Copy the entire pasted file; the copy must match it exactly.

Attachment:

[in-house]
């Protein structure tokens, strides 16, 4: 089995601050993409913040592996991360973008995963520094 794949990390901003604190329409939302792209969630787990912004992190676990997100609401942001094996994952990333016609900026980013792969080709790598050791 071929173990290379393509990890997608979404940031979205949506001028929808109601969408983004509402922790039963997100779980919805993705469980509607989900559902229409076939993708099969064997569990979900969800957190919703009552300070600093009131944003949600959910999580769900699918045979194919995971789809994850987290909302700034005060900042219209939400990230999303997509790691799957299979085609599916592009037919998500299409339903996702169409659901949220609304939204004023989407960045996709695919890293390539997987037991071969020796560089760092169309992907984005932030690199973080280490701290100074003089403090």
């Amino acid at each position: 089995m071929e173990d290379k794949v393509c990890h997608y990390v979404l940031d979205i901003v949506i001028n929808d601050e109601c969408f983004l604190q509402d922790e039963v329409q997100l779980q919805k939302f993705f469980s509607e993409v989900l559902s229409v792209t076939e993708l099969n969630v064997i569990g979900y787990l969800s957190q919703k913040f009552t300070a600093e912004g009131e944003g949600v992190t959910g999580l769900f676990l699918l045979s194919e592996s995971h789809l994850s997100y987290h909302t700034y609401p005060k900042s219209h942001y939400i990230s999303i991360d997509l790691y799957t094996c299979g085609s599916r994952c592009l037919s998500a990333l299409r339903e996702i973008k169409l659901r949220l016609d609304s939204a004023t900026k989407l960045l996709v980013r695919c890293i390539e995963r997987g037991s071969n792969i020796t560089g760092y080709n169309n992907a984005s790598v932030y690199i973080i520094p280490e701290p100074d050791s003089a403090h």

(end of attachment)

[in-house]
């Protein structure tokens, strides 16, 4: 089995601050993409913040592996991360973008995963520094 794949990390901003604190329409939302792209969630787990912004992190676990997100609401942001094996994952990333016609900026980013792969080709790598050791 071929173990290379393509990890997608979404940031979205949506001028929808109601969408983004509402922790039963997100779980919805993705469980509607989900559902229409076939993708099969064997569990979900969800957190919703009552300070600093009131944003949600959910999580769900699918045979194919995971789809994850987290909302700034005060900042219209939400990230999303997509790691799957299979085609599916592009037919998500299409339903996702169409659901949220609304939204004023989407960045996709695919890293390539997987037991071969020796560089760092169309992907984005932030690199973080280490701290100074003089403090």
């Amino acid at each position: 089995m071929e173990d290379k794949v393509c990890h997608y990390v979404l940031d979205i901003v949506i001028n929808d601050e109601c969408f983004l604190q509402d922790e039963v329409q997100l779980q919805k939302f993705f469980s509607e993409v989900l559902s229409v792209t076939e993708l099969n969630v064997i569990g979900y787990l969800s957190q919703k913040f009552t300070a600093e912004g009131e944003g949600v992190t959910g999580l769900f676990l699918l045979s194919e592996s995971h789809l994850s997100y987290h909302t700034y609401p005060k900042s219209h942001y939400i990230s999303i991360d997509l790691y799957t094996c299979g085609s599916r994952c592009l037919s998500a990333l299409r339903e996702i973008k169409l659901r949220l016609d609304s939204a004023t900026k989407l960045l996709v980013r695919c890293i390539e995963r997987g037991s071969n792969i020796t560089g760092y080709n169309n992907a984005s790598v932030y690199i973080i520094p280490e701290p100074d050791s003089a403090h």